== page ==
Why the U.S. needs to change its collective view of mathematics
Mathematics has been taught a certain way for decades in U.S. schools. Maybe it's time for that to change.
One of the first things that comes to many people's minds when they think about math is rote memorization, impracticability, and the old slacker adage, "When am I ever going to need to use this?" The quadratic formula, sines, and cosines have gotten a bad rap and taken a verbal beating by an innumerable amount of high schoolers for probably more than a century.
The vast majority of people who haven't had to use an equation since their senior year or cram session in college just don't see the value in math. That's because they fundamentally misunderstand what mathematics is.
Neil deGrasse Tyson put it succinctly when he said, "Math is the language of the universe. So the more equations you know, the more you can converse with the cosmos."
Now, that's part of the equation, but not all of it. Math, in a sense, is a way to speak and manipulate the world in a logic- and reason-based system using a specialized written language.
It is the language of numbers, quantity, and space, and it's used in applications for engineering, physics, and so on. It's doubtful that math is presented this way to children or students at an early age. But that's just one part of the problem with how we approach math.
Why it's easy to fall behind in math
Professor Po-Shen Loh at Carnegie Mellon believes that everyone is a math person; all they lack is proper instruction. In an interview with Big Think, he went on to say that math is a language that builds upon itself, and not understanding the foundations of math is like not understanding the roots and structure of a language.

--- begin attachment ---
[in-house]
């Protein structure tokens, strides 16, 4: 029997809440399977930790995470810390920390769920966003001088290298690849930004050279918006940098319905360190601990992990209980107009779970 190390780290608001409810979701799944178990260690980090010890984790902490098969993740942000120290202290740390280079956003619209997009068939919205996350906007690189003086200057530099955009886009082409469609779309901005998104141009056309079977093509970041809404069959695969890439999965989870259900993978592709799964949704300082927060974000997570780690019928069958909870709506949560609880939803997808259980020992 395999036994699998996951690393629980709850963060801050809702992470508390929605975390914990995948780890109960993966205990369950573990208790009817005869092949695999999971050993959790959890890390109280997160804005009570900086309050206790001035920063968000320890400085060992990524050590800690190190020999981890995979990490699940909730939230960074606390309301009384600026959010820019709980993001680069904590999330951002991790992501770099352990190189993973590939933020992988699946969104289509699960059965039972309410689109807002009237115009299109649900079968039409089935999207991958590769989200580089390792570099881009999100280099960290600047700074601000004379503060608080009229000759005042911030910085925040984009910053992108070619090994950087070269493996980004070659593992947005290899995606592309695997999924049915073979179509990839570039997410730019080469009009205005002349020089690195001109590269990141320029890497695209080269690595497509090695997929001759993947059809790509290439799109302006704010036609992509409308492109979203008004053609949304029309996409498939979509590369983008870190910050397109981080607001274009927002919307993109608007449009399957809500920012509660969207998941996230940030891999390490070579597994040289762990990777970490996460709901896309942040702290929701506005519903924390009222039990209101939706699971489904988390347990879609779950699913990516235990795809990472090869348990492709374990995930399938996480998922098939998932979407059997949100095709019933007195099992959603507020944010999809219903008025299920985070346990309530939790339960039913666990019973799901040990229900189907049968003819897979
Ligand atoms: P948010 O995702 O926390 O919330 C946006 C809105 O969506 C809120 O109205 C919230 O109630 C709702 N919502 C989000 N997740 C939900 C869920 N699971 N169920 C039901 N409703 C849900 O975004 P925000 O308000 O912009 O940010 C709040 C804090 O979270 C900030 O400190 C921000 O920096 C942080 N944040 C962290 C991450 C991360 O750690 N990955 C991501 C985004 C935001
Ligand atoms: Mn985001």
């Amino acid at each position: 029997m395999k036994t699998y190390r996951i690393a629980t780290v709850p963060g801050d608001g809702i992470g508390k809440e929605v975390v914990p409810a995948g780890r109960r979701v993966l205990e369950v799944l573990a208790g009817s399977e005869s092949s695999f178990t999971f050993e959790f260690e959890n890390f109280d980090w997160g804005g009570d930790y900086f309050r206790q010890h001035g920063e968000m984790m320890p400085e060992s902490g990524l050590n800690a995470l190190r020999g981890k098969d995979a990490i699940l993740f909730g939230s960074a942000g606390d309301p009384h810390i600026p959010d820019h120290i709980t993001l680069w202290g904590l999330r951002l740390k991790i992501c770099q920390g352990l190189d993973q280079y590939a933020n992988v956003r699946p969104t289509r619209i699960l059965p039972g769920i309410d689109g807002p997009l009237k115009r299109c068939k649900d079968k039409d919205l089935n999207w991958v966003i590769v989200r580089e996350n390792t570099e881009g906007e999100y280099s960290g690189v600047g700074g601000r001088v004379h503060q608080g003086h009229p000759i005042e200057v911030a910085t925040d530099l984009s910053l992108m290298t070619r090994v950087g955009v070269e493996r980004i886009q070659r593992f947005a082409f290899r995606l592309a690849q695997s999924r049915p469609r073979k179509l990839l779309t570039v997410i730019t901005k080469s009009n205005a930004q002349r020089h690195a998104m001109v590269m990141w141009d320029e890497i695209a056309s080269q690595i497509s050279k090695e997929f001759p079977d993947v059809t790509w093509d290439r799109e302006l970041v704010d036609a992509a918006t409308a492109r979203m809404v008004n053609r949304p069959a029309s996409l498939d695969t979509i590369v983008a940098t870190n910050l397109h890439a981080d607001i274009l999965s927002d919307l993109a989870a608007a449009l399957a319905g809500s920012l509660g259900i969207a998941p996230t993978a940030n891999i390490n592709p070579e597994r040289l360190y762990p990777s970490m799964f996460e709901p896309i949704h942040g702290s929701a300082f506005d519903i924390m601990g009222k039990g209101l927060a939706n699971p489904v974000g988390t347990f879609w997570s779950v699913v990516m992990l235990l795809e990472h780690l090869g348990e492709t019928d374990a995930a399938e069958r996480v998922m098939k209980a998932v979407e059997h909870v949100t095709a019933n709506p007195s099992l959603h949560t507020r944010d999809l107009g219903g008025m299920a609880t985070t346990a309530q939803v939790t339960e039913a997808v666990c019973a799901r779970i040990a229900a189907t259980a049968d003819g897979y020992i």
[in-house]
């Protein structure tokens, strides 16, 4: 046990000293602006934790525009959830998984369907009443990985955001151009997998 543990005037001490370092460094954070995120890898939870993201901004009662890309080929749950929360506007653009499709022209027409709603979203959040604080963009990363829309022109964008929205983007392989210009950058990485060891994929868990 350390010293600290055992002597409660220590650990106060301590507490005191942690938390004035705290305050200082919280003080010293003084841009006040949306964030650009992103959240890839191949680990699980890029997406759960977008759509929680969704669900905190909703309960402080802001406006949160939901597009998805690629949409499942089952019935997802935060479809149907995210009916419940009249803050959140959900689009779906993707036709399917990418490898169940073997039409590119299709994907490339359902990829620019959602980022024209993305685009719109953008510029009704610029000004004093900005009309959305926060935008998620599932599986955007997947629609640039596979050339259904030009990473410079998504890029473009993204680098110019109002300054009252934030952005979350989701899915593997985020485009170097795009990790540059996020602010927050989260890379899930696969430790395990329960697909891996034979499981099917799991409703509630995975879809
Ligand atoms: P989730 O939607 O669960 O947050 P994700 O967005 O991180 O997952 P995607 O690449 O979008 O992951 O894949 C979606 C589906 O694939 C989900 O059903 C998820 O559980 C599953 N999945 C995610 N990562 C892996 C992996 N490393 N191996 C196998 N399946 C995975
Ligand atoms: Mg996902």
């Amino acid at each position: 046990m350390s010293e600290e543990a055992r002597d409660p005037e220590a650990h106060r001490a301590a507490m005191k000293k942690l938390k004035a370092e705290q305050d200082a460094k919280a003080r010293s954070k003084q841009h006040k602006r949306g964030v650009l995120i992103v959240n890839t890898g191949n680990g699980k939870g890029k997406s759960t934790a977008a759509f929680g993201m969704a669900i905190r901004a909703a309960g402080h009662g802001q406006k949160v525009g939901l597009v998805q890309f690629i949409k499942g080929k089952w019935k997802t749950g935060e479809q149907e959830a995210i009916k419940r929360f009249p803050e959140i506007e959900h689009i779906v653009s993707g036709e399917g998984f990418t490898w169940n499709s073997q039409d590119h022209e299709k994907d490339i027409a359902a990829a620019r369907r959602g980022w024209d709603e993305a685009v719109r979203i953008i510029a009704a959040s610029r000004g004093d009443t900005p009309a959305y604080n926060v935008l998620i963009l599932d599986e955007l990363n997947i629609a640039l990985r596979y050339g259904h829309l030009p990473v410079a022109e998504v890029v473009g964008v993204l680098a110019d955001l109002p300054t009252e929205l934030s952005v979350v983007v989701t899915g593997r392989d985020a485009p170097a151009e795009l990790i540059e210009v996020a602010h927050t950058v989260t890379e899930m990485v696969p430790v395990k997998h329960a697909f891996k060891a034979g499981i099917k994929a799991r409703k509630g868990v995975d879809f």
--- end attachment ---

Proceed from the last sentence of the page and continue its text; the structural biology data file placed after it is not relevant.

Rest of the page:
Essentially if a student doesn't catch on in their first years of instruction, it's going to be very difficult for them to reverse course and excel later on down the line. He believes it is essential to catch this early on and address it before a student's issues with math reach a point where they feel "they're just not good at math."
Professor Loh goes on to say that "Mathematics is the principles of reasoning. There are ways to show you how these basic building blocks of reasoning can be used to deduce surprising and difficult things."
One major reason that mathematics is difficult to understand is because it is a network of prerequisites. Everything, all of the concepts, are chained in sequences of dependencies.
If you miss an important concept earlier on—say, not being able to understand how to chart a simple algebraic equation on a line graph, you'll have no idea how to go on to charting even more complicated equations.
Loh goes on to say that this is much more prevalent in mathematics than history, for example. If you didn't fully understand the War of 1812, it's not going to impact how you learn about the Civil War—aside from the occasional historical patterns you may or may not recognize, of course.
The way to address this is to provide a learning environment for everyone that moves at their own pace, to make sure to fill in the gaps, and to catch those lapses in understanding before they get out of control.
And if you're already in too deep, say, as a college grad or just an adult who wants to learn… well, it's time to start from square one.
A faulty learning and teaching methodology
A few years back, the Programme for International Student Assessment (PISA) dug a little deeper into how math is taught. A 2012 assessment questioned how students approach the subject. Their responses were categorized in three learning styles: some students relied mostly on memorization, others tried to relate new concepts to ones they've already learned, and finally, some used a self-monitoring approach in which they evaluated their understanding and focused on concepts they had yet to learn.